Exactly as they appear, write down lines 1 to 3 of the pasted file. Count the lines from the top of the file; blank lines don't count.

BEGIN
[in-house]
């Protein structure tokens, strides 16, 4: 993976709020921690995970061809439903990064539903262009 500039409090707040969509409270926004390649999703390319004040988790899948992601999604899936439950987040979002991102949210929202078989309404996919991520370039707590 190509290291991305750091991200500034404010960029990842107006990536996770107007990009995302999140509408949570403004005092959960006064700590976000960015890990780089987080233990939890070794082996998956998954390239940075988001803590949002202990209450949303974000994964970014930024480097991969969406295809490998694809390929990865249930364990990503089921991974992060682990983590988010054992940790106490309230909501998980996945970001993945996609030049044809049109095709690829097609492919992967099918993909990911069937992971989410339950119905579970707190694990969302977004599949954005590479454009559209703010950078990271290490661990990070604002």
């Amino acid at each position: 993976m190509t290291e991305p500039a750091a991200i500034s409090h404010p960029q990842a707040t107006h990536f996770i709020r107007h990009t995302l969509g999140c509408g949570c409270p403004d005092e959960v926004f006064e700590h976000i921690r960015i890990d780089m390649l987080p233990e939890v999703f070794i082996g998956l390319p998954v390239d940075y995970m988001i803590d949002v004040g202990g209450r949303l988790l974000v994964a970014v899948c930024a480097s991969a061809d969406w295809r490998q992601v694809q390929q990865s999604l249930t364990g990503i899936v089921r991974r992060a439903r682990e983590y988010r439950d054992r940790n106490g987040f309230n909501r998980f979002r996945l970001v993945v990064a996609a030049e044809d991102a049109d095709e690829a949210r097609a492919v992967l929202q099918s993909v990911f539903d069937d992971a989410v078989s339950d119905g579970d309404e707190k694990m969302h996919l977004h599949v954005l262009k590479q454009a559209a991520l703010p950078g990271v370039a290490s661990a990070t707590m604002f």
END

[in-house]
């Protein structure tokens, strides 16, 4: 993976709020921690995970061809439903990064539903262009 500039409090707040969509409270926004390649999703390319004040988790899948992601999604899936439950987040979002991102949210929202078989309404996919991520370039707590 190509290291991305750091991200500034404010960029990842107006990536996770107007990009995302999140509408949570403004005092959960006064700590976000960015890990780089987080233990939890070794082996998956998954390239940075988001803590949002202990209450949303974000994964970014930024480097991969969406295809490998694809390929990865249930364990990503089921991974992060682990983590988010054992940790106490309230909501998980996945970001993945996609030049044809049109095709690829097609492919992967099918993909990911069937992971989410339950119905579970707190694990969302977004599949954005590479454009559209703010950078990271290490661990990070604002």
């Amino acid at each position: 993976m190509t290291e991305p500039a750091a991200i500034s409090h404010p960029q990842a707040t107006h990536f996770i709020r107007h990009t995302l969509g999140c509408g949570c409270p403004d005092e959960v926004f006064e700590h976000i921690r960015i890990d780089m390649l987080p233990e939890v999703f070794i082996g998956l390319p998954v390239d940075y995970m988001i803590d949002v004040g202990g209450r949303l988790l974000v994964a970014v899948c930024a480097s991969a061809d969406w295809r490998q992601v694809q390929q990865s999604l249930t364990g990503i899936v089921r991974r992060a439903r682990e983590y988010r439950d054992r940790n106490g987040f309230n909501r998980f979002r996945l970001v993945v990064a996609a030049e044809d991102a049109d095709e690829a949210r097609a492919v992967l929202q099918s993909v990911f539903d069937d992971a989410v078989s339950d119905g579970d309404e707190k694990m969302h996919l977004h599949v954005l262009k590479q454009a559209a991520l703010p950078g990271v370039a290490s661990a990070t707590m604002f």